Angolan President Joao Lourenco will today, in Luanda, the country’s capital, mediate talks between President Felix Tshisekedi of the Democratic Republic of Congo and Paul Kagame of Rwanda following the tension between the two neighbouring nations.
President Lourenco was designated mediator between the two countries by the current chairman of the African Union, President Macky Sall of Senegal.
“The two presidents would leave their capitals on Tuesday to Luanda,” a top Angolan official said.
“The summit under the mediation of their Angolan colleague will be held minutes after their arrival.”
A close collaborator of President Tshisekedi confirmed the news, assuring that the president “is ready to prove to the world that Rwanda has stabbed us in the back by supporting the M23 rebels”.
The two countries are at daggers drawn since the M23 rebel group resumed attacks against the Congolese army in the eastern DR Congo near the Rwandan and Ugandan borders.
DR Congo has accused Rwanda of supporting the M23 rebels. Still, Rwanda denied it while charging DR Congo with collaborating with Rwandan Hutu rebels of the Front Democratiques pour la Liberation de Rwanda (FDLR), accused of the 1994 genocide against Tutsis and moderate Hutus in Rwanda.
“We recall that we are opposed to all types of dialogue between DR Congo and Rwanda,” a statement by the DR Congo Citizens Movement said.
“We recall that Rwandan/M23 troops are still occupying part of Congolese territory when we are talking. Therefore, we are shocked that President Tshisekedi has accepted to attend this meeting.”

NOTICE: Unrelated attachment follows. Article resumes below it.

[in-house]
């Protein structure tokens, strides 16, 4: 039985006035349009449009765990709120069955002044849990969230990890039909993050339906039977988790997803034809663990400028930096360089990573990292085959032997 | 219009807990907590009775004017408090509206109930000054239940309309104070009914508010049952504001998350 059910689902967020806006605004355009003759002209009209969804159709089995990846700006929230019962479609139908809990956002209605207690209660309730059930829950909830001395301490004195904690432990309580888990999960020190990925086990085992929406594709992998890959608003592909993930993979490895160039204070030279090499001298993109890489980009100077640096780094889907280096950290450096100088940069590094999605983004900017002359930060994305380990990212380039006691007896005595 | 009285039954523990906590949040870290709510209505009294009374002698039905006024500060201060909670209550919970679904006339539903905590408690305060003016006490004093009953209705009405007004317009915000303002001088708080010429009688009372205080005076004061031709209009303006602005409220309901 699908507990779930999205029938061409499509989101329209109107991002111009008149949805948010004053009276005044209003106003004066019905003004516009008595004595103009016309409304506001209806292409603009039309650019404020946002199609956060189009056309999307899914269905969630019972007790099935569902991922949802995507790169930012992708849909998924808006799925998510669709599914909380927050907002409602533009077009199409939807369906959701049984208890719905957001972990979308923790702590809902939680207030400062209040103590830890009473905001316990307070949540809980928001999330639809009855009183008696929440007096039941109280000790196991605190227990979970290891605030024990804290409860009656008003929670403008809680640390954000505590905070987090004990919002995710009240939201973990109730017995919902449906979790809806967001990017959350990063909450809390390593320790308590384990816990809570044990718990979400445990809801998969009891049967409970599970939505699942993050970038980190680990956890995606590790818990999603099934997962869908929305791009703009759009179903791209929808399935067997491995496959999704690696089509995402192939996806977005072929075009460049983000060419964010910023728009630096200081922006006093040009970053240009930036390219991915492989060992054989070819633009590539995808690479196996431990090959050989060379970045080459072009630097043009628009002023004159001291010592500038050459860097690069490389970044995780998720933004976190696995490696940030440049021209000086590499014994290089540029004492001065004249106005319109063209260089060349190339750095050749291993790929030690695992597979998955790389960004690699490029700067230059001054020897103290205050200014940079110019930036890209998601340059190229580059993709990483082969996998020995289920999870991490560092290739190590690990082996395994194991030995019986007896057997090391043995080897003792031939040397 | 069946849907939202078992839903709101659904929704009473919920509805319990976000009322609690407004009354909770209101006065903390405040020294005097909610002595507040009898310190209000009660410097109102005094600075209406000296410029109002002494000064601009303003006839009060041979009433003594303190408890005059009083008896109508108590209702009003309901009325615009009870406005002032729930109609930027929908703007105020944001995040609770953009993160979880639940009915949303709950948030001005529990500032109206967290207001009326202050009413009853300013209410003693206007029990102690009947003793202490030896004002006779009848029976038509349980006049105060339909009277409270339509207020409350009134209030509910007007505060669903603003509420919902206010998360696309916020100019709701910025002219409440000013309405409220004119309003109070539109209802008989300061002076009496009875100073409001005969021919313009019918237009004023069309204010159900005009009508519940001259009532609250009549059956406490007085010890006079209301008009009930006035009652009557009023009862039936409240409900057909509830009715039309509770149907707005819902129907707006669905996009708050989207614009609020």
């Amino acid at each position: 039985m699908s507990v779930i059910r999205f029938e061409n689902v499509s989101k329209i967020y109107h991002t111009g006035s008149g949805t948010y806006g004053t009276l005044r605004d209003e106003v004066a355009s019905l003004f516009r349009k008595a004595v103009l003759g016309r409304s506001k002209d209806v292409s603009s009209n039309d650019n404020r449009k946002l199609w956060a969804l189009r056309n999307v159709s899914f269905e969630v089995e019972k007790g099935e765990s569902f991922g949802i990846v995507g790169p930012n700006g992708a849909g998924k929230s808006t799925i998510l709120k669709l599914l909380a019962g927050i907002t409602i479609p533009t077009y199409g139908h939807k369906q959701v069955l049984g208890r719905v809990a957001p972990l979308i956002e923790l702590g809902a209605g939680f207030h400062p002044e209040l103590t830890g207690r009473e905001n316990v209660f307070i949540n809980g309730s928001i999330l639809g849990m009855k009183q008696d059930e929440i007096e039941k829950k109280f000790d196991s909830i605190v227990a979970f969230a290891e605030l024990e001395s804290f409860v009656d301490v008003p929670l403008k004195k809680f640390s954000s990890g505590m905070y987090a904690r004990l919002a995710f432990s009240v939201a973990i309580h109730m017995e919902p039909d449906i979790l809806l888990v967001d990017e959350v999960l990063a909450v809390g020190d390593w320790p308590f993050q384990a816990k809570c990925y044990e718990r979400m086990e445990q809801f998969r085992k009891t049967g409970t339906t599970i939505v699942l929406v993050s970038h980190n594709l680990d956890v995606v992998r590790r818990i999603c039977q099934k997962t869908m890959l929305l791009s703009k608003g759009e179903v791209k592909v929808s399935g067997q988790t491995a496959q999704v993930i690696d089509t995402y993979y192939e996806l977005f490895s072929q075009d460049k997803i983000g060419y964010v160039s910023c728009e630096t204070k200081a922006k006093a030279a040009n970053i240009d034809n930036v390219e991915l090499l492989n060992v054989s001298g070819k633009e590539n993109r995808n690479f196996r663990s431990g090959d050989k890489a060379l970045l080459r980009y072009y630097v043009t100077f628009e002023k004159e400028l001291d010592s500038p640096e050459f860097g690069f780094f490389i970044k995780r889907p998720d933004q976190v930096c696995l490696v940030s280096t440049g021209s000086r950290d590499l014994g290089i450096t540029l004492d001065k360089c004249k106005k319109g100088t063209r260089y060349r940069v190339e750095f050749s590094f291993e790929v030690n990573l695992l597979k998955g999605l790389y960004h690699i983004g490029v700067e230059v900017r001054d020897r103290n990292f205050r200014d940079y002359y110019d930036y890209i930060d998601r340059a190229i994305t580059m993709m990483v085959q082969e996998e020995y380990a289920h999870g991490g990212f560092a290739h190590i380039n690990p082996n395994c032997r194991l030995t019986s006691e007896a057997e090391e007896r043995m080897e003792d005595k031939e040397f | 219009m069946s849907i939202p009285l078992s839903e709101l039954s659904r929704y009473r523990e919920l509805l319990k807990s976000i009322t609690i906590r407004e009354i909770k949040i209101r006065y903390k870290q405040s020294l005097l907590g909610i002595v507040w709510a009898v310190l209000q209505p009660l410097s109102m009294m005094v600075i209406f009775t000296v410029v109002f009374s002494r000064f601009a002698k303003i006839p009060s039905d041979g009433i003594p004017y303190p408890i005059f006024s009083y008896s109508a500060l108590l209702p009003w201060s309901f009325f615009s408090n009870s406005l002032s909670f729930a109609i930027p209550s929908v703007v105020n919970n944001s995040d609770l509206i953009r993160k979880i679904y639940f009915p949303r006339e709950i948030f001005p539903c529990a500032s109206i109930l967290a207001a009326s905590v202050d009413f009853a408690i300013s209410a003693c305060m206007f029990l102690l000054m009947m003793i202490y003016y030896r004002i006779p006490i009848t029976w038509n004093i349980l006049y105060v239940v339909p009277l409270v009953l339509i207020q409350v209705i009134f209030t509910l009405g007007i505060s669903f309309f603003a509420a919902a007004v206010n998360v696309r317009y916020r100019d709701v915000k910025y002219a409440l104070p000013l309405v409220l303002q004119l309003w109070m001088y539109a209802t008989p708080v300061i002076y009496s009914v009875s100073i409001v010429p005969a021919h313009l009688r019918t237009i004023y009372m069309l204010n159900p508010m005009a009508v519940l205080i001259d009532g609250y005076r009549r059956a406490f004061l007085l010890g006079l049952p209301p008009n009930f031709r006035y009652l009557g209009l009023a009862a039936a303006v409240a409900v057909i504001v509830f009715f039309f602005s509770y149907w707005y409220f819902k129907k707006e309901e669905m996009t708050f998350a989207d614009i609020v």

This influential civil society movement has warned President Tshisekedi to “not engage DR Congo in supplementary accords which would peril our country’s economic and territorial sovereignty”.
On the eve of the meeting, the head of the diplomacy of the European Union, Josep Borrell, had invited “all the partner countries concerned to be actively involved and to avoid all that can endanger the process”.
Cardinal Fridolin Ambongo, Archbishop of Kinshasa, on Sunday, July 3, called for the direct involvement of the Catholic Church in resolving conflicts, and Pope Francois also called for the silencing of arms in the region.
On Monday, July 4, President Paul Kagame declared that the conflict necessitates a political and not a military approach.
President Tshisekedi had, on his part, declared June ending that he had resolved to direct his efforts towards the double fronts of diplomacy and military.
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